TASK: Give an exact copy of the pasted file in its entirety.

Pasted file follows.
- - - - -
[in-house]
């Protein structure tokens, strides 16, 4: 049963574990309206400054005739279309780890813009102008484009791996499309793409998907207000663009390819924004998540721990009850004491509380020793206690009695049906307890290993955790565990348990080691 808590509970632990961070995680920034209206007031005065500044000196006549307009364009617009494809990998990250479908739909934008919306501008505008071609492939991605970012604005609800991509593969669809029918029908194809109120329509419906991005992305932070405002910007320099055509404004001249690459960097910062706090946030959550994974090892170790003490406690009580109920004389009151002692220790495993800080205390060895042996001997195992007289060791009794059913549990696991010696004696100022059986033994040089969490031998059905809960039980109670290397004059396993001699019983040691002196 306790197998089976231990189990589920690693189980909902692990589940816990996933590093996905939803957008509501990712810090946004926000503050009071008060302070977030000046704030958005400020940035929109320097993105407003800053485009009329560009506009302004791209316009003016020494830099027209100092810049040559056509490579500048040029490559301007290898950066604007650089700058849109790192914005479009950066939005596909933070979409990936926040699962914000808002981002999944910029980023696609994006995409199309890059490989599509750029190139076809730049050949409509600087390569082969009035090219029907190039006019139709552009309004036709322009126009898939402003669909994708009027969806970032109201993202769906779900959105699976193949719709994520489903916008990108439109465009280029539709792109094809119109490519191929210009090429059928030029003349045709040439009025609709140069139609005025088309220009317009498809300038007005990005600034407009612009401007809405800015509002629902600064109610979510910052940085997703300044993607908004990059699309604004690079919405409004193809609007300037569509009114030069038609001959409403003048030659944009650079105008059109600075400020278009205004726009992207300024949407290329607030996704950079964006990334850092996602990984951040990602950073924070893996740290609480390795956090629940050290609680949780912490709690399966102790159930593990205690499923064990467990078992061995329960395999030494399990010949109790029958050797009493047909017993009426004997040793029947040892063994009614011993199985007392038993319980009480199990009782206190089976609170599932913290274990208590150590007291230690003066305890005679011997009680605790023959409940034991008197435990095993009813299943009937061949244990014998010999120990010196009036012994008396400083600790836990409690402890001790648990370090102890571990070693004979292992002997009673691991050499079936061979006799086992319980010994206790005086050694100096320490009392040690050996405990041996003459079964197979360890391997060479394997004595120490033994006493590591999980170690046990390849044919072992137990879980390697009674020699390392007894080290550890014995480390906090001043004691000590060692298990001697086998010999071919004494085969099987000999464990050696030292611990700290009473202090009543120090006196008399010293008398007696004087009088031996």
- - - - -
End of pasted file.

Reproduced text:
[in-house]
């Protein structure tokens, strides 16, 4: 049963574990309206400054005739279309780890813009102008484009791996499309793409998907207000663009390819924004998540721990009850004491509380020793206690009695049906307890290993955790565990348990080691 808590509970632990961070995680920034209206007031005065500044000196006549307009364009617009494809990998990250479908739909934008919306501008505008071609492939991605970012604005609800991509593969669809029918029908194809109120329509419906991005992305932070405002910007320099055509404004001249690459960097910062706090946030959550994974090892170790003490406690009580109920004389009151002692220790495993800080205390060895042996001997195992007289060791009794059913549990696991010696004696100022059986033994040089969490031998059905809960039980109670290397004059396993001699019983040691002196 306790197998089976231990189990589920690693189980909902692990589940816990996933590093996905939803957008509501990712810090946004926000503050009071008060302070977030000046704030958005400020940035929109320097993105407003800053485009009329560009506009302004791209316009003016020494830099027209100092810049040559056509490579500048040029490559301007290898950066604007650089700058849109790192914005479009950066939005596909933070979409990936926040699962914000808002981002999944910029980023696609994006995409199309890059490989599509750029190139076809730049050949409509600087390569082969009035090219029907190039006019139709552009309004036709322009126009898939402003669909994708009027969806970032109201993202769906779900959105699976193949719709994520489903916008990108439109465009280029539709792109094809119109490519191929210009090429059928030029003349045709040439009025609709140069139609005025088309220009317009498809300038007005990005600034407009612009401007809405800015509002629902600064109610979510910052940085997703300044993607908004990059699309604004690079919405409004193809609007300037569509009114030069038609001959409403003048030659944009650079105008059109600075400020278009205004726009992207300024949407290329607030996704950079964006990334850092996602990984951040990602950073924070893996740290609480390795956090629940050290609680949780912490709690399966102790159930593990205690499923064990467990078992061995329960395999030494399990010949109790029958050797009493047909017993009426004997040793029947040892063994009614011993199985007392038993319980009480199990009782206190089976609170599932913290274990208590150590007291230690003066305890005679011997009680605790023959409940034991008197435990095993009813299943009937061949244990014998010999120990010196009036012994008396400083600790836990409690402890001790648990370090102890571990070693004979292992002997009673691991050499079936061979006799086992319980010994206790005086050694100096320490009392040690050996405990041996003459079964197979360890391997060479394997004595120490033994006493590591999980170690046990390849044919072992137990879980390697009674020699390392007894080290550890014995480390906090001043004691000590060692298990001697086998010999071919004494085969099987000999464990050696030292611990700290009473202090009543120090006196008399010293008398007696004087009088031996």